chapter  132
Unsigned review, St. James's Gazette, November 1899
Pages 1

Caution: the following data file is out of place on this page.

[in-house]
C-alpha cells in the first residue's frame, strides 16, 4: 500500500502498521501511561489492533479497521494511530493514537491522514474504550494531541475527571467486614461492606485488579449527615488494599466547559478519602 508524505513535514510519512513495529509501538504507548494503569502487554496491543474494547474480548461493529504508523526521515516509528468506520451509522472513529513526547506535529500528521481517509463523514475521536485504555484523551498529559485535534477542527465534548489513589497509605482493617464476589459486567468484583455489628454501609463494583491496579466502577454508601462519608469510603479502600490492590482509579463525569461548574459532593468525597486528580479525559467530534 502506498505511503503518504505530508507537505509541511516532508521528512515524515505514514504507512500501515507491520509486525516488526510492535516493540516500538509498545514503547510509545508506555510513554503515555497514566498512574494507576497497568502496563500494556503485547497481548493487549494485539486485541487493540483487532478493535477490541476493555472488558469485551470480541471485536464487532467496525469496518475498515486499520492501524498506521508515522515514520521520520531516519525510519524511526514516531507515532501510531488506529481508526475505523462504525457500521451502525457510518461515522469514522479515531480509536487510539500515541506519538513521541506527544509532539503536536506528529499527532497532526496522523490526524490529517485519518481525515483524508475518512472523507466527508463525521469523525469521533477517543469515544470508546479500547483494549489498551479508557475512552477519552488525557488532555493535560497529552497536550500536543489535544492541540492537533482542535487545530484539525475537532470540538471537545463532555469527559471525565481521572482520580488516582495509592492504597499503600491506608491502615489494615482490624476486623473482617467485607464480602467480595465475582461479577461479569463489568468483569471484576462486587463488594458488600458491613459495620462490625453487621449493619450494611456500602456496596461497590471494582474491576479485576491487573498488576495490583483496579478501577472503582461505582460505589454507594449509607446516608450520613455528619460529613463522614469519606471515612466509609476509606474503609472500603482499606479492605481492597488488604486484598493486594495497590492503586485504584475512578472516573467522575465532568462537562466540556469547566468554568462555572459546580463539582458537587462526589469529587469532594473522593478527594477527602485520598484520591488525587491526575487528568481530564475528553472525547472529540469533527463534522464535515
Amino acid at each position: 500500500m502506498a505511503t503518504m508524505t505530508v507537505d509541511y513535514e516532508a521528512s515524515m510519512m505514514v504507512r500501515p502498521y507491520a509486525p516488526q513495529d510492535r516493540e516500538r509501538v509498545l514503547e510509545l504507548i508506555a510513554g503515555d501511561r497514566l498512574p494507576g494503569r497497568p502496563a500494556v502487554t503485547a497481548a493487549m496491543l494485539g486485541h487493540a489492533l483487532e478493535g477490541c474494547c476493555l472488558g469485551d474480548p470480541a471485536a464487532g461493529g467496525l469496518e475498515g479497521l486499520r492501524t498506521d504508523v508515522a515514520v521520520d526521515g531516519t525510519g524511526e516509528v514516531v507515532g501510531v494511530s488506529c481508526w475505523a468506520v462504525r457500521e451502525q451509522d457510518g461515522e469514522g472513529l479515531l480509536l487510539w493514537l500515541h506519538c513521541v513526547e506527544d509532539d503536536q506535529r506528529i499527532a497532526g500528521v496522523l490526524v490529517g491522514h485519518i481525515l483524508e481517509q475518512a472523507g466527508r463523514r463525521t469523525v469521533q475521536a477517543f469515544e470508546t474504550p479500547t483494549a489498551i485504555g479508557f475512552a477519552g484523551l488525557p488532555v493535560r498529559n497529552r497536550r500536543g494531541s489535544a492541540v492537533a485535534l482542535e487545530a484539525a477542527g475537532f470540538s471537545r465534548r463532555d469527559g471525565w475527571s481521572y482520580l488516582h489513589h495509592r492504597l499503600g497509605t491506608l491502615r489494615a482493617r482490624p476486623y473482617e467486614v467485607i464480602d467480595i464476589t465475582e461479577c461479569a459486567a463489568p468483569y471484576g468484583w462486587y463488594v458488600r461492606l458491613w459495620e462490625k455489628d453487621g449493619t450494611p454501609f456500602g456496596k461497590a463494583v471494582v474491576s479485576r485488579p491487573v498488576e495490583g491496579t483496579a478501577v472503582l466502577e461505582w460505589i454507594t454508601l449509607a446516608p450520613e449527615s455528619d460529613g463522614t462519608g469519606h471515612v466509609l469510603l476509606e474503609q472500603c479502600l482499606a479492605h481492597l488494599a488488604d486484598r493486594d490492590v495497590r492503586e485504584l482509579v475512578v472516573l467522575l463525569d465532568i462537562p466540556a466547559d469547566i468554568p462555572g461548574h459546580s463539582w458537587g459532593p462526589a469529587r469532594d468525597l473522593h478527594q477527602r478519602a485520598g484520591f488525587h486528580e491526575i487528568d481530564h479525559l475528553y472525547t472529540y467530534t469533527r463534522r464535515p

Mr George Gissing may be relied on to give us novels marked by an exceptionally observant knowledge of life, and his new story is full of all those fine qualities which have distinguished its predecessors, together with a somewhat happier tone than Mr Gissing always manages to introduce into his sphere of thought. The Crown of Life is no study of poverty or struggling gentility; its atmosphere has not that some-·what depressing effect which repels some readers from Mr Gissing's best former work; and it is satisfactory to those who have always admired this writer's work to fmd that he moves just as easily in these less drab surroundings. Mr Gissing is a realist, for whom every touch of the real, every faithful reproduction of life as it is really lived is invested with romance; and the result is that all those who are repelled more by staginess and convention than by the ease with which 'things go wrong,' find in his novels a peculiar and abiding interest. Where things therefore 'come right' there is an additional pleasure-at least, for everybody but the confirmed lovers of a painful ending. In the present case things come right. Piers Otway is by no means a conventional hero of fiction; he is a very human man, with conspicuous failings; yet he had the stuff in him of which fme acts come, and, while presenting his defects and his mistakes, Mr Gissing makes us like him, and retain our interest in him all the time. If our hero is only